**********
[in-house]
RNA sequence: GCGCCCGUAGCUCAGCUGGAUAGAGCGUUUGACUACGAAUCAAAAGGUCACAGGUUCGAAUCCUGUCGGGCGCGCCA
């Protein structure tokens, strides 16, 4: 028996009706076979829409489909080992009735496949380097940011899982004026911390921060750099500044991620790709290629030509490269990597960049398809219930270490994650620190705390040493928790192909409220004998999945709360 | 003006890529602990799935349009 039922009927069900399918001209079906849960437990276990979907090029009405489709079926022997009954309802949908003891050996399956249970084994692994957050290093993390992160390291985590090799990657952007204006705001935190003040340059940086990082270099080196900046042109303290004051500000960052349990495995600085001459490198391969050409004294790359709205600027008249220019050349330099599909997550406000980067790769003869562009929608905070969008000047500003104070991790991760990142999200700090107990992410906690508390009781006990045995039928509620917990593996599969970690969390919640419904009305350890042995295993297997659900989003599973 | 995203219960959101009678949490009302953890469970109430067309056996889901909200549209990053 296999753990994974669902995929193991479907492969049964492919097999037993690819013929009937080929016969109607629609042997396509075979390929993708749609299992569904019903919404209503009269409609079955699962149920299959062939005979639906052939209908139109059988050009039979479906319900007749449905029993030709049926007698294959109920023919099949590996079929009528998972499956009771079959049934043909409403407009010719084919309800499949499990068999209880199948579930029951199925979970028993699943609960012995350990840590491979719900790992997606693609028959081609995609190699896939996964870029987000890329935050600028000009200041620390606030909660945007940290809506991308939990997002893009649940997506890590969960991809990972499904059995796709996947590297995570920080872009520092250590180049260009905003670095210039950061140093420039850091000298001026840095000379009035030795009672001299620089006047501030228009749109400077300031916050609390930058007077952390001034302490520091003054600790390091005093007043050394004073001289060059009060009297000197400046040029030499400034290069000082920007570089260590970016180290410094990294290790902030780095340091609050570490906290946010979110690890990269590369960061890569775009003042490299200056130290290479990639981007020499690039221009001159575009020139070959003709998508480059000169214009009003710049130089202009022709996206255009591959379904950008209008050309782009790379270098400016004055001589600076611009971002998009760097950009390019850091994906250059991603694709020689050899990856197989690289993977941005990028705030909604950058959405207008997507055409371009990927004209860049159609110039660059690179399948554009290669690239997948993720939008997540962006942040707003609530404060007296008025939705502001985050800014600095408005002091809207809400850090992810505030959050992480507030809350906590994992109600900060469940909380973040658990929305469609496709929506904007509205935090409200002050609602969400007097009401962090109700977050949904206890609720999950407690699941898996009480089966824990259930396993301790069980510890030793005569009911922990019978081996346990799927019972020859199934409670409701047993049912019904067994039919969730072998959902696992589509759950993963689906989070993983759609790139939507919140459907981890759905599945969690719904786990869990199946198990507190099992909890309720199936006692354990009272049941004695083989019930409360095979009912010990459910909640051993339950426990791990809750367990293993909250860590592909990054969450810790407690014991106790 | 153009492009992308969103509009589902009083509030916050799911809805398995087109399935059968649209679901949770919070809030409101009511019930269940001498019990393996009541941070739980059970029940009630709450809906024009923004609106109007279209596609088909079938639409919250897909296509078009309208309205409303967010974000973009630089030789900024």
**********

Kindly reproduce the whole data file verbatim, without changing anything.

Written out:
[in-house]
RNA sequence: GCGCCCGUAGCUCAGCUGGAUAGAGCGUUUGACUACGAAUCAAAAGGUCACAGGUUCGAAUCCUGUCGGGCGCGCCA
């Protein structure tokens, strides 16, 4: 028996009706076979829409489909080992009735496949380097940011899982004026911390921060750099500044991620790709290629030509490269990597960049398809219930270490994650620190705390040493928790192909409220004998999945709360 | 003006890529602990799935349009 039922009927069900399918001209079906849960437990276990979907090029009405489709079926022997009954309802949908003891050996399956249970084994692994957050290093993390992160390291985590090799990657952007204006705001935190003040340059940086990082270099080196900046042109303290004051500000960052349990495995600085001459490198391969050409004294790359709205600027008249220019050349330099599909997550406000980067790769003869562009929608905070969008000047500003104070991790991760990142999200700090107990992410906690508390009781006990045995039928509620917990593996599969970690969390919640419904009305350890042995295993297997659900989003599973 | 995203219960959101009678949490009302953890469970109430067309056996889901909200549209990053 296999753990994974669902995929193991479907492969049964492919097999037993690819013929009937080929016969109607629609042997396509075979390929993708749609299992569904019903919404209503009269409609079955699962149920299959062939005979639906052939209908139109059988050009039979479906319900007749449905029993030709049926007698294959109920023919099949590996079929009528998972499956009771079959049934043909409403407009010719084919309800499949499990068999209880199948579930029951199925979970028993699943609960012995350990840590491979719900790992997606693609028959081609995609190699896939996964870029987000890329935050600028000009200041620390606030909660945007940290809506991308939990997002893009649940997506890590969960991809990972499904059995796709996947590297995570920080872009520092250590180049260009905003670095210039950061140093420039850091000298001026840095000379009035030795009672001299620089006047501030228009749109400077300031916050609390930058007077952390001034302490520091003054600790390091005093007043050394004073001289060059009060009297000197400046040029030499400034290069000082920007570089260590970016180290410094990294290790902030780095340091609050570490906290946010979110690890990269590369960061890569775009003042490299200056130290290479990639981007020499690039221009001159575009020139070959003709998508480059000169214009009003710049130089202009022709996206255009591959379904950008209008050309782009790379270098400016004055001589600076611009971002998009760097950009390019850091994906250059991603694709020689050899990856197989690289993977941005990028705030909604950058959405207008997507055409371009990927004209860049159609110039660059690179399948554009290669690239997948993720939008997540962006942040707003609530404060007296008025939705502001985050800014600095408005002091809207809400850090992810505030959050992480507030809350906590994992109600900060469940909380973040658990929305469609496709929506904007509205935090409200002050609602969400007097009401962090109700977050949904206890609720999950407690699941898996009480089966824990259930396993301790069980510890030793005569009911922990019978081996346990799927019972020859199934409670409701047993049912019904067994039919969730072998959902696992589509759950993963689906989070993983759609790139939507919140459907981890759905599945969690719904786990869990199946198990507190099992909890309720199936006692354990009272049941004695083989019930409360095979009912010990459910909640051993339950426990791990809750367990293993909250860590592909990054969450810790407690014991106790 | 153009492009992308969103509009589902009083509030916050799911809805398995087109399935059968649209679901949770919070809030409101009511019930269940001498019990393996009541941070739980059970029940009630709450809906024009923004609106109007279209596609088909079938639409919250897909296509078009309208309205409303967010974000973009630089030789900024």